Disabled students to receive university grants
In what could be a world first, the Ministry of Education, Youth and Sport on Monday announced that disabled students who pass high school examinations will be given university scholarships automatically.
Speaking at an annual meeting to outline the ministry’s achievements last year and goal setting for this year at the Institute of Technology of Cambodia (ITC), Minister of Education, Youth and Sport Hang Chuon Naron said the move was part of the government’s inclusive education policy.
“Disabled students who pass high school exams will have the privilege to receive scholarships for their tertiary education automatically,” he said.
Ministry spokesperson Ros Soveacha told Sky Radio on Tuesday that the government is aiming to promote higher education across the country.
“The ministry has two major policies. First, we strive to ensure quality education and promote life-long learning opportunities for all. Our second major policy is to increase the maximum efficiency of leadership and the management of education officials at all levels,” he said.
Soveacha said disabled high school graduates can apply for scholarships at the ministry’s Department of Higher Education in Phnom Penh.
“This is a general policy. When they apply for scholarships at the Department of Higher Education, our technical teams will work out the details with them,” he said.
Soveacha said scholarships for disabled students were also provided in previous academic years, though this was not officially publicised.
In the 2017-18 academic year, he said, 705 disabled students received scholarships, compared to 702 in 2018-19.
According to Chuon Naron, there are currently 125 higher education institutions nationwide, 48 of them public and 77 private. Of the 211,484 students currently enrolled in universities, 98,630, or 46.63 per cent, are female.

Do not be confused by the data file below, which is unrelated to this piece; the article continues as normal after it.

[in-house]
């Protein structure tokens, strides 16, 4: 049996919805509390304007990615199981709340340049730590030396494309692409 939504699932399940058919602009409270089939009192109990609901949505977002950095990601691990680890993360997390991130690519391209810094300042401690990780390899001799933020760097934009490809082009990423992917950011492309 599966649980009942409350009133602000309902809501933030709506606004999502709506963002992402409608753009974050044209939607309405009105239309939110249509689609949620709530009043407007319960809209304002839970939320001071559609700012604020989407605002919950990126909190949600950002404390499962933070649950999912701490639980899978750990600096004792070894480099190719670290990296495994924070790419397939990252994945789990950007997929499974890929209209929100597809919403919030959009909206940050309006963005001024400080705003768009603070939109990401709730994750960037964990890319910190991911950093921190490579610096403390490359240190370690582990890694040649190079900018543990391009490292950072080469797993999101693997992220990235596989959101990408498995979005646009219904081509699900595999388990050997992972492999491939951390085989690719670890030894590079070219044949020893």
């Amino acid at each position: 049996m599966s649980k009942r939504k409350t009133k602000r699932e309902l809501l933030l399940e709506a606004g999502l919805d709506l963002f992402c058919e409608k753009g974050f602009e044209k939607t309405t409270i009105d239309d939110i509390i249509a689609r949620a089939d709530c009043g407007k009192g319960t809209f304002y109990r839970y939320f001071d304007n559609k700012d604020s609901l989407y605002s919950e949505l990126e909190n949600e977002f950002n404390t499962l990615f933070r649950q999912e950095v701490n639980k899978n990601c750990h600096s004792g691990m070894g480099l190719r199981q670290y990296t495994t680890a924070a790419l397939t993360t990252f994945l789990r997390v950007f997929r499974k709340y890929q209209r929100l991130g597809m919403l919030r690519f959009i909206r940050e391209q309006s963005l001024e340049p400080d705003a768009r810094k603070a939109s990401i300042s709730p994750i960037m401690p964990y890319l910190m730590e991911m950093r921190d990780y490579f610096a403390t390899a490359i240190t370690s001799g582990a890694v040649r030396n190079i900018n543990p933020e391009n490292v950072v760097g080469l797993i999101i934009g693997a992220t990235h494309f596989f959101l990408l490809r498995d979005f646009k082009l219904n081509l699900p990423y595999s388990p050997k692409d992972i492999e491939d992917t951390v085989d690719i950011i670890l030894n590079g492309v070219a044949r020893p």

There are also a total of 158 foreign students who have received scholarships at Cambodian universities, 60 of them, or 33.97 per cent, are female.
Naron said the ministry has also expanded its pilot project to include entrepreneurship in the school curriculum throughout the country; executed its pilot project on an internet-based foundation programme; launched a number of career and employment consulting centres; offered social enterprise development programmes and foundation courses in scout leadership for youths; and provided short skill trainings to 1,544 youths, 959 of them female.
Em Chan Makara, the secretary-general for NGO Disability Action Council, applauded the ministry’s move.
He regarded the granting of scholarships as a powerful incentive for disabled students throughout the Kingdom.
“This is one of the greatest opportunities [for the disabled]. The ministry’s policy is in line with the government’s national strategies in protecting and promoting their participation in social development.”
“Previously, disabled people often felt they were isolated, unable to integrate into society and could only study with their fellow disabled persons. The [ministry’s] scholarship programme is encouraging and enables the disabled to study in the same classes with able-bodied students,” he added.
In the 2017-18 academic year, Makara said, disabled students were also offered equal opportunities to study with able-bodied students without any discrimination.
Of the Kingdom’s 60,610 disabled students across all ages, 2,546 were enrolled in kindergarten, 43,344 in primary schools, 8,948 in secondary schools, 5,419 in high schools and 353 in higher education institutions